A new study points to possible association between long-term use of the pill and breast cancer, but one of the scientists who participated. Dr. Bruce V. Stadel of the National Institutes of Health, says it would be "premature" to conclude that a cause-effect relationship exists.
For tens of millions of women who have used or are using oral contraceptives, the study will intensity but not resolve a controversy that has surrounded the pill since it first went on sale in 1960.
Dr. Sidney M. Wolte, director of Public Citizen, Inc.'s Health Research Group, said the study counters "the old myth" that estrogens, which are present in nearly all oral contraceptives, prevent breast cancer.
Already, he said, other preliminary studies have associated the disease with estrogens prescribed for postmenopausal symptoms and with the use of DES - another estrogen - to prevent miscarriages.
The new study was intended to shed light on a paradox, which runs like this:
Cysts or other breast changes in a catch-all category called fibrocystic disease frequently precede mammary cancer. That's why physicians urge a prompt microscopic examination of a tissue sample of a breast lump promptly after one is found.
Meanwhile, it has been discovered that women who have used the Pill for a long time develop fibrocystic breast disease (FBD) less often than women who haven't used it at all. But the incidence of breast cancer among pill users is no lower than for non-users.
At the Yale University School of Medicine. Dr. Virginia A. LiVolsi, a pathologist, and three other scientists sough an explanation of the apparent inconsistency with a study supported by the National Institute of Child Health and Human Development. Joining them was Dr. Stadel, who is with the institute's Center for Population Research.
The key question addressed by the scientists was: does use of the Pill influence the chances that one rather than another form of FBD will develop?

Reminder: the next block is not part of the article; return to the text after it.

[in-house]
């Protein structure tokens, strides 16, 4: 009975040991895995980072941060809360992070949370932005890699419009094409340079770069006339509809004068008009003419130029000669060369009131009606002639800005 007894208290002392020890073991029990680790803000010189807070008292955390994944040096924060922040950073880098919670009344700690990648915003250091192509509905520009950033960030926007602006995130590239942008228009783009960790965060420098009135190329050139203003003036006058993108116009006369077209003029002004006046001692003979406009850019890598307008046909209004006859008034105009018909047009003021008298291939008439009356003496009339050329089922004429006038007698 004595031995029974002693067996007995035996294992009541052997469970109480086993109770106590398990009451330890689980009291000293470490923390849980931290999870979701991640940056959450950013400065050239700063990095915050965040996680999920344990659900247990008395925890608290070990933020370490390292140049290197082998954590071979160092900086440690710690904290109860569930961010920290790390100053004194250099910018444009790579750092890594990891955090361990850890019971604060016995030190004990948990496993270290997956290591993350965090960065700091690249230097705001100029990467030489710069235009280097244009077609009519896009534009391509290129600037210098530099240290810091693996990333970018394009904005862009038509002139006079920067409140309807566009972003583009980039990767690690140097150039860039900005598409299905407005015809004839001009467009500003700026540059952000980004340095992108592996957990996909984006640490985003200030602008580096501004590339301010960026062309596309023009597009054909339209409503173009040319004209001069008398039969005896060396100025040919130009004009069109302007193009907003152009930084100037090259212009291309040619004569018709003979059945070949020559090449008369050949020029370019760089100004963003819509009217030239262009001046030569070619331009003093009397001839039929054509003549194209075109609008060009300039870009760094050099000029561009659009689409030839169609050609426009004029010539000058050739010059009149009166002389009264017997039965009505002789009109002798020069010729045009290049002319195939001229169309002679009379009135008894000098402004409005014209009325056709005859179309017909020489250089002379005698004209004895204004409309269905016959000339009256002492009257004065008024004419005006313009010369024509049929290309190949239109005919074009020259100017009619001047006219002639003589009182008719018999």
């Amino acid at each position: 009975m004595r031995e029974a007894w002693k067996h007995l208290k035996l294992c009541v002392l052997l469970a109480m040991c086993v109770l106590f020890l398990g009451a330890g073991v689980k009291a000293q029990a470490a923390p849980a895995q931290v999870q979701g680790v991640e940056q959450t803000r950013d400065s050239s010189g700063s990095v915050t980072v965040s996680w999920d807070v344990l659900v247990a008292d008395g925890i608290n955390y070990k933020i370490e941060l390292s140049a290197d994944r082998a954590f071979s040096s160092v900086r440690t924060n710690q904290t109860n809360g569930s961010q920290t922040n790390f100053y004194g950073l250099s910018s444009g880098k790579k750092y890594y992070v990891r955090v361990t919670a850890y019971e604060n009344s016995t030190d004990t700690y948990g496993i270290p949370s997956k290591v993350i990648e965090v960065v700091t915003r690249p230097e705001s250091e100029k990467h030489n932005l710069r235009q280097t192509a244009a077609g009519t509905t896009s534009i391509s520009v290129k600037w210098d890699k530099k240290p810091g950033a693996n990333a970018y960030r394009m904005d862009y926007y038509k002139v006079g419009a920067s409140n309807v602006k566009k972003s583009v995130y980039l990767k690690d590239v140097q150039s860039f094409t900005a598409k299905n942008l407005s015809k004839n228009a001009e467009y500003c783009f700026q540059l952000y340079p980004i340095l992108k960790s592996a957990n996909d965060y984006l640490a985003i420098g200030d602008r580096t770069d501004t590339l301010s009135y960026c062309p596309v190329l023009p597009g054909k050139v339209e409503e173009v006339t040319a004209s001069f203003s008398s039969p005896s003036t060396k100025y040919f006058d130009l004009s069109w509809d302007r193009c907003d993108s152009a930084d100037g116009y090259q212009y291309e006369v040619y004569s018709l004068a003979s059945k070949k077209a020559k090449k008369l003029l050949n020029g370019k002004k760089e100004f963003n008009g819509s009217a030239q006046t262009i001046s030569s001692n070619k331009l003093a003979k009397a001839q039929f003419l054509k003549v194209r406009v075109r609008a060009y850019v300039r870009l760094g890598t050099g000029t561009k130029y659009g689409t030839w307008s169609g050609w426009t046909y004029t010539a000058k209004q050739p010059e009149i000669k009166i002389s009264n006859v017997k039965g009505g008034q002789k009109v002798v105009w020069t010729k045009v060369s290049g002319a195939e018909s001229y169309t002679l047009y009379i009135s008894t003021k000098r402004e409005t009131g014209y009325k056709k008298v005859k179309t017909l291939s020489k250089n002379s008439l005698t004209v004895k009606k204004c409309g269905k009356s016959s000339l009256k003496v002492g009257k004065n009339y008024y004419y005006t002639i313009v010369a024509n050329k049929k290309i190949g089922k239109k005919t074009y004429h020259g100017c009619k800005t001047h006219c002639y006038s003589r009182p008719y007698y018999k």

The question was important because breast cancer is likely to develop when there are marked abnormalities, called epithelial atypia (EA), in the cells of the walls that line the net-work of milk ducts. When EA is absent or present in minimal degree, the chances of cancer are minimal.
To get the answer, the researchers located 205 women who had entered the two hospitals in New Haven, Conn., for micropscopic examination of breast-lump tissue, or biopsies, during the years 1971-1973. At the time, all of the women were in the child-bearing 20-to-44 age range.
Interviewers then went to the women, and sometimes to their doctors, to find out who among them had used the Pill. Each user was "matched" with a non-user control - a woman of similar age, marital status and education.
Meanwhile, Dr. LiVolsi, who was privy to none of the interviewers' information, was re-examining the slides. 'Using standard grading systems, she divided them basically into those that showed no or minimal EA., and those that showed marked EA - the kind from which breast cancer of ten evolves.
In the study's final stage, the scientists paired each classified slide with the person from whom the tissue sample had come. Thus it became possible to determine what role the Pill may have played.
The scientists reported these principal findings in the New England Journal of Medicine Aug. 28:
Women who had used the Pill for two to four years or longer were protected only against benign forms of FBD in which EA was minimal or absent. Women who'd used the Pill for four years, for example, had a rate of this kind of EA only half as high as did the controls.
Long-term Pill use did not, however, protect users against marked EA, the kind that is often pre-malignant. This runs counter to claims that the Pill may prevent breast cancer.
Long-term Pill use increased the risk of marked EA. In women who had taken the Pill for four years, for example, the more sharply marked forms of EA developed more than three times as often as in women who never had taken it.
But the evidence that the Pill actually may cause marked EA was suggestive, not definitive. The reason: too few women were in the study to allow a "firm" conclusion to be drawn about the possibility of a cause-effect relationship.
If further research were to establish a positive association, "the implications would be profound," LiVolsi and her colleagues wrote in their report. "It would be possible . . . that an increased risk for breast cancer among long-term users" of the Pill would follow, by 5 to 10 years, diagnoses of marked EA, they explained.
In the report, the scientists urge more research, especially to "try to determine the relations among the different forms of benign fibrocystic disease to understand more completely the risks for breast cancer."